with the direct supervision waiver, this waiver does not affect any similar
state or local requirements that may be in place.
Permitting Non-Physician Practitioners and Other Clinicians to Work to
the Fullest Extent of Their Licenses.
- Doctors no longer need to be physically present in order to care for
patients at rural hospitals, even if those hospitals are across state
lines. So long as the physician can communicate with the patient via phone,
radio or online communication, then no physical presence is required. The
ability of facilities to use remotely located physicians and coordinate
with nurse practitioners at rural facilities should help such facilities by
providing the flexibility they need to meet patient needs.
- CMS is allowing nurse practitioners, in addition to physicians, to
perform some medical exams on Medicare patients at skilled nursing
facilities. The intent is to ensure that patients in those facilities have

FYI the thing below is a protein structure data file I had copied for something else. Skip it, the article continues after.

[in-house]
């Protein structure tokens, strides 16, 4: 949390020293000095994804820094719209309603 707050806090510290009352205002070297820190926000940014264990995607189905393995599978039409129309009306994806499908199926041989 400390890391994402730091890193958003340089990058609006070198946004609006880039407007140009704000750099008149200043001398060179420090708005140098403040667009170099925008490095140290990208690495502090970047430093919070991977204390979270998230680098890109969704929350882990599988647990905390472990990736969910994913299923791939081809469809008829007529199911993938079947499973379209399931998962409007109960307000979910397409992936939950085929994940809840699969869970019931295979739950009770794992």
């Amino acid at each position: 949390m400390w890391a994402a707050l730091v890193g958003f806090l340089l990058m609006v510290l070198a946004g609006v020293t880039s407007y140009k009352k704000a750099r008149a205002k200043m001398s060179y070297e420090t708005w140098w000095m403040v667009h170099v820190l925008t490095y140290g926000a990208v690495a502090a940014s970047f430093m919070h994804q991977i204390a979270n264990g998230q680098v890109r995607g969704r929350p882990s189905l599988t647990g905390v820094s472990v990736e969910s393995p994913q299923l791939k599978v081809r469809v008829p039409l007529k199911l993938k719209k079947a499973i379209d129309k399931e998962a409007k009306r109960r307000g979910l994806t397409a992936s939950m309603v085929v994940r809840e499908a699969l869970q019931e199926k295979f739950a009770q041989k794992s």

their increased care needs met, whether COVID-19-related or not.
- Some homebound patients can receive initial assessments from home-health
agencies’ occupational therapists, instead of waiting for a home-health
nurse. This should both allow such homebound patients to receive
home-health services more quickly and allow home-health nurses to focus on
direct patient care.
- Hospice aides are allowed to provide more services, including waiving
certain annual training requirements to ensure that those aides and nurses
who provide the training can spend that time providing services directly to
Putting “Patients over Paperwork”
Stark Law Waivers. CMS released
sweeping blanket waivers to the Stark Law in an effort to minimize regulatory burdens on hospitals and physicians.
For more detail regarding the Stark Law waivers, see this
separate McGuireWoods alert.
Clinical Judgment Deference
. To increase clinician flexibility when treating patients
during the COVID-19 public health emergency, CMS is waiving the NCDs and
LCDs requiring that patients have specific diagnoses or clinical
characteristics in order to be prescribed respiratory devices and
equipment. Instead, clinicians may use their discretion to determine which
patients should receive such equipment.
Hospital Medical Records. CMS is waiving the CoP requirements regarding adequate staffing of a